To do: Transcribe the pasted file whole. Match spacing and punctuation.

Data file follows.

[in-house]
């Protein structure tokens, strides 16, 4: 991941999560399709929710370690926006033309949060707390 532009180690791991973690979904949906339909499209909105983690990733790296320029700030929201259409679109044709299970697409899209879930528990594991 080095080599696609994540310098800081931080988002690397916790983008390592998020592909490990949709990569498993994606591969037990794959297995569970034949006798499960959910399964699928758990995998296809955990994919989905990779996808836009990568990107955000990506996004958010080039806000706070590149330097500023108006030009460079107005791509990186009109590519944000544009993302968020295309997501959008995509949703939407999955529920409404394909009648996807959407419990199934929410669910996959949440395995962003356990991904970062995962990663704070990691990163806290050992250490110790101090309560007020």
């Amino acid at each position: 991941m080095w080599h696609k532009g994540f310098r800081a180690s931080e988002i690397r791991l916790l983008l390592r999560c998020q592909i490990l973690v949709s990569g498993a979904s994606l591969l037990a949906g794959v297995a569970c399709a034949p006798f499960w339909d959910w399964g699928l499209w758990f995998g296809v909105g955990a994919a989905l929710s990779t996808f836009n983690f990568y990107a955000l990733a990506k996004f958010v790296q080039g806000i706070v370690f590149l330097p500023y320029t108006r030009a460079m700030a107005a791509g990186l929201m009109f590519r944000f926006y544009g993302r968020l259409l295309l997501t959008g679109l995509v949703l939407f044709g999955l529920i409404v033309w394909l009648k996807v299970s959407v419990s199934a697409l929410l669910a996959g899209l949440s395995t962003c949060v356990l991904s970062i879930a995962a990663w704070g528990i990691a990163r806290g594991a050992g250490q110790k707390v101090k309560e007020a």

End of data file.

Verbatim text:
[in-house]
């Protein structure tokens, strides 16, 4: 991941999560399709929710370690926006033309949060707390 532009180690791991973690979904949906339909499209909105983690990733790296320029700030929201259409679109044709299970697409899209879930528990594991 080095080599696609994540310098800081931080988002690397916790983008390592998020592909490990949709990569498993994606591969037990794959297995569970034949006798499960959910399964699928758990995998296809955990994919989905990779996808836009990568990107955000990506996004958010080039806000706070590149330097500023108006030009460079107005791509990186009109590519944000544009993302968020295309997501959008995509949703939407999955529920409404394909009648996807959407419990199934929410669910996959949440395995962003356990991904970062995962990663704070990691990163806290050992250490110790101090309560007020």
């Amino acid at each position: 991941m080095w080599h696609k532009g994540f310098r800081a180690s931080e988002i690397r791991l916790l983008l390592r999560c998020q592909i490990l973690v949709s990569g498993a979904s994606l591969l037990a949906g794959v297995a569970c399709a034949p006798f499960w339909d959910w399964g699928l499209w758990f995998g296809v909105g955990a994919a989905l929710s990779t996808f836009n983690f990568y990107a955000l990733a990506k996004f958010v790296q080039g806000i706070v370690f590149l330097p500023y320029t108006r030009a460079m700030a107005a791509g990186l929201m009109f590519r944000f926006y544009g993302r968020l259409l295309l997501t959008g679109l995509v949703l939407f044709g999955l529920i409404v033309w394909l009648k996807v299970s959407v419990s199934a697409l929410l669910a996959g899209l949440s395995t962003c949060v356990l991904s970062i879930a995962a990663w704070g528990i990691a990163r806290g594991a050992g250490q110790k707390v101090k309560e007020a």